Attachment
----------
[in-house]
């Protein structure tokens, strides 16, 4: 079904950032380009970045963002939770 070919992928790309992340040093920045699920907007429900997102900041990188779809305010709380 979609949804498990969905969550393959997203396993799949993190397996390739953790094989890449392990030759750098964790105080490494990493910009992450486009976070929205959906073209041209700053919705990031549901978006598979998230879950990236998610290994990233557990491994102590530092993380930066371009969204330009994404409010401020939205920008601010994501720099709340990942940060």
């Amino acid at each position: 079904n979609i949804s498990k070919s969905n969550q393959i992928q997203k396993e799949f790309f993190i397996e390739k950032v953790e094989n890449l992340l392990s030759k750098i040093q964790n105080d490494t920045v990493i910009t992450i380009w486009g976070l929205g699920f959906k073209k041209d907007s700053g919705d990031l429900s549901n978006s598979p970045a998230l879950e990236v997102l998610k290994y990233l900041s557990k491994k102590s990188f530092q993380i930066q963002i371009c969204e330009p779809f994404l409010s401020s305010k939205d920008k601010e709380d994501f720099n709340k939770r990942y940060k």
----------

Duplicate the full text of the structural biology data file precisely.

[in-house]
């Protein structure tokens, strides 16, 4: 079904950032380009970045963002939770 070919992928790309992340040093920045699920907007429900997102900041990188779809305010709380 979609949804498990969905969550393959997203396993799949993190397996390739953790094989890449392990030759750098964790105080490494990493910009992450486009976070929205959906073209041209700053919705990031549901978006598979998230879950990236998610290994990233557990491994102590530092993380930066371009969204330009994404409010401020939205920008601010994501720099709340990942940060």
């Amino acid at each position: 079904n979609i949804s498990k070919s969905n969550q393959i992928q997203k396993e799949f790309f993190i397996e390739k950032v953790e094989n890449l992340l392990s030759k750098i040093q964790n105080d490494t920045v990493i910009t992450i380009w486009g976070l929205g699920f959906k073209k041209d907007s700053g919705d990031l429900s549901n978006s598979p970045a998230l879950e990236v997102l998610k290994y990233l900041s557990k491994k102590s990188f530092q993380i930066q963002i371009c969204e330009p779809f994404l409010s401020s305010k939205d920008k601010e709380d994501f720099n709340k939770r990942y940060k």